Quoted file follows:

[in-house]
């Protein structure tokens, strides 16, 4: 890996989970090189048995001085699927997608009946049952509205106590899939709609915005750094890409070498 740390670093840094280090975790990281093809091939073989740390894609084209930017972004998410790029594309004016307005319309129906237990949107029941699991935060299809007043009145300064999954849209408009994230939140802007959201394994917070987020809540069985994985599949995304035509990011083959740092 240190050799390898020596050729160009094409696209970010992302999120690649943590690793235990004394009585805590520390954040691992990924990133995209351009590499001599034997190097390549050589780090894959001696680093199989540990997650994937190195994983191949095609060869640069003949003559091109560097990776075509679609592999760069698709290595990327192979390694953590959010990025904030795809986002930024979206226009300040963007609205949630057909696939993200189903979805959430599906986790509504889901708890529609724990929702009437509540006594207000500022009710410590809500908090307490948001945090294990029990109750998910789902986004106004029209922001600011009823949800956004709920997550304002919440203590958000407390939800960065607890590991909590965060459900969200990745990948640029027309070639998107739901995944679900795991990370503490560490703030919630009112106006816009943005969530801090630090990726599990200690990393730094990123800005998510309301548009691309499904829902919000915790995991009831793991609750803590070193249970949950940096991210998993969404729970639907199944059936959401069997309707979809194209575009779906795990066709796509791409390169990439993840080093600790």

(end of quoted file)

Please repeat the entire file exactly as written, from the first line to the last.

[in-house]
């Protein structure tokens, strides 16, 4: 890996989970090189048995001085699927997608009946049952509205106590899939709609915005750094890409070498 740390670093840094280090975790990281093809091939073989740390894609084209930017972004998410790029594309004016307005319309129906237990949107029941699991935060299809007043009145300064999954849209408009994230939140802007959201394994917070987020809540069985994985599949995304035509990011083959740092 240190050799390898020596050729160009094409696209970010992302999120690649943590690793235990004394009585805590520390954040691992990924990133995209351009590499001599034997190097390549050589780090894959001696680093199989540990997650994937190195994983191949095609060869640069003949003559091109560097990776075509679609592999760069698709290595990327192979390694953590959010990025904030795809986002930024979206226009300040963007609205949630057909696939993200189903979805959430599906986790509504889901708890529609724990929702009437509540006594207000500022009710410590809500908090307490948001945090294990029990109750998910789902986004106004029209922001600011009823949800956004709920997550304002919440203590958000407390939800960065607890590991909590965060459900969200990745990948640029027309070639998107739901995944679900795991990370503490560490703030919630009112106006816009943005969530801090630090990726599990200690990393730094990123800005998510309301548009691309499904829902919000915790995991009831793991609750803590070193249970949950940096991210998993969404729970639907199944059936959401069997309707979809194209575009779906795990066709796509791409390169990439993840080093600790």